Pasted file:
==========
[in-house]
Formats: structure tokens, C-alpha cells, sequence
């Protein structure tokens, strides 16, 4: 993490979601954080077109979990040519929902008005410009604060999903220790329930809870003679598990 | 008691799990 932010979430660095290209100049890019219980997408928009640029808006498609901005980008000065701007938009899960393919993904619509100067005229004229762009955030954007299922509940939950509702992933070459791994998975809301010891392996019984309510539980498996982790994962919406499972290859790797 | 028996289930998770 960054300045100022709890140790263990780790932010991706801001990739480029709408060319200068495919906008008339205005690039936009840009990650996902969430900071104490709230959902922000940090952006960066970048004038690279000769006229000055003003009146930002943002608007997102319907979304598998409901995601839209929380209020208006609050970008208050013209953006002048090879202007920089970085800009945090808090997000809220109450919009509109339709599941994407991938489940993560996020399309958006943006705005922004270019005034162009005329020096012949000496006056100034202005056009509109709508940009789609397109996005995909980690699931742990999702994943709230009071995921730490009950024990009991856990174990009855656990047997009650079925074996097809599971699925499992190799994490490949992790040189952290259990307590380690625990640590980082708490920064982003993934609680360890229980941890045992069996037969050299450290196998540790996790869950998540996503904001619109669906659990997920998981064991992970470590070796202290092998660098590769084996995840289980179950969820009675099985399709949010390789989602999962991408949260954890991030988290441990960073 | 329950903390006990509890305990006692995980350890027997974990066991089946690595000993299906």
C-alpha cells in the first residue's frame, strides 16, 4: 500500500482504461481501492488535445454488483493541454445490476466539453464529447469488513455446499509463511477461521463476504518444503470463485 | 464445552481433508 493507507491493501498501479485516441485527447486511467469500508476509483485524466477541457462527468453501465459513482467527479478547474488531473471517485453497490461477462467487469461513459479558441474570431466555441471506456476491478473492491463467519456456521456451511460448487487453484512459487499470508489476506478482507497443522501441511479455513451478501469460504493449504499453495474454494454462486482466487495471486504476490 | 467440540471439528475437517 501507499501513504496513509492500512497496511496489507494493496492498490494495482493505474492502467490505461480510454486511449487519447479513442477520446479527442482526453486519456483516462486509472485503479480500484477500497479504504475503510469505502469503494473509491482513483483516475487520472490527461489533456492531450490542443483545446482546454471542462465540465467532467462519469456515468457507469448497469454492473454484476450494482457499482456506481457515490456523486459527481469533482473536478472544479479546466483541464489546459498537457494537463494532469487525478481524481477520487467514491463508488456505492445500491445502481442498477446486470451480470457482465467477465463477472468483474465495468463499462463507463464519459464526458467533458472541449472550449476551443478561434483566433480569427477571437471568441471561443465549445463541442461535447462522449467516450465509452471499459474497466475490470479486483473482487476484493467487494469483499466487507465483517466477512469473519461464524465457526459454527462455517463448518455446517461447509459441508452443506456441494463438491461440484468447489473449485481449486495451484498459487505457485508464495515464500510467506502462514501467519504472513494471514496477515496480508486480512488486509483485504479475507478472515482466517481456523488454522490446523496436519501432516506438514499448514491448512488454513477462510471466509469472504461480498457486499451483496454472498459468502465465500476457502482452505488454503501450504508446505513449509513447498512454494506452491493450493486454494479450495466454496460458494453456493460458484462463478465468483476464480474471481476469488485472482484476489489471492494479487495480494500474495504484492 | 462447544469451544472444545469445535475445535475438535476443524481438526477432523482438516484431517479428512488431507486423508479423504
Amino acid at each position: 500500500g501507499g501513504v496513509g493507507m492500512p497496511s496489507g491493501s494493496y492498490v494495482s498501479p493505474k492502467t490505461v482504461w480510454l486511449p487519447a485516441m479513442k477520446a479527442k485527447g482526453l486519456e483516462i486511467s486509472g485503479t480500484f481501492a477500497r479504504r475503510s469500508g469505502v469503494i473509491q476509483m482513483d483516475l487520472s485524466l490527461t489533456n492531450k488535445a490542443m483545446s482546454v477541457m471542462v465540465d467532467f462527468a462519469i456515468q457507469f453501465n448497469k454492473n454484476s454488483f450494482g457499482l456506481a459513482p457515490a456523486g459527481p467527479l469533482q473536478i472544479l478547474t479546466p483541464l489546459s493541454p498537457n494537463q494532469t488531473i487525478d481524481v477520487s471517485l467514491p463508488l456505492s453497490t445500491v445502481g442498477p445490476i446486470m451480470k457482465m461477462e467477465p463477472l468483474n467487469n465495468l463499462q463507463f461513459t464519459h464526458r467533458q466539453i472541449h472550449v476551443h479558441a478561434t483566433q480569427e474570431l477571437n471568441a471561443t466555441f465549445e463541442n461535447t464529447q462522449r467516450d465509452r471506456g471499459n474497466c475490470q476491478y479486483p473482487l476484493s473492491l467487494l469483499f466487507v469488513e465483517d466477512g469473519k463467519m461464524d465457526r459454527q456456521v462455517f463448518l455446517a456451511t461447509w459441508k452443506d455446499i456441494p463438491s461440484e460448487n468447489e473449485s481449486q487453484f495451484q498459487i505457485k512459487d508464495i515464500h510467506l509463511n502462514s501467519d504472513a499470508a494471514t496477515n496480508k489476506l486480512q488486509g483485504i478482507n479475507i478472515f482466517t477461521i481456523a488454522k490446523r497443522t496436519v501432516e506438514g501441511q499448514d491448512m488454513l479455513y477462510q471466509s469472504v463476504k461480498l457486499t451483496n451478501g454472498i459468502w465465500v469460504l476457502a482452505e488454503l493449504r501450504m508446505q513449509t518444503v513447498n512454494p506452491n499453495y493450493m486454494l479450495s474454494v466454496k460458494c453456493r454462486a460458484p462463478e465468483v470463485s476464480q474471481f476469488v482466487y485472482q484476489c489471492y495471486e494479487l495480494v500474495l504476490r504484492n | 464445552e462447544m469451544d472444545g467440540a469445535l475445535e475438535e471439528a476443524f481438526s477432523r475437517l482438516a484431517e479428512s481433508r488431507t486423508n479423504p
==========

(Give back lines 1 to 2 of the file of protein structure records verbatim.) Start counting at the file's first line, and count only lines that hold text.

[in-house]
Formats: structure tokens, C-alpha cells, sequence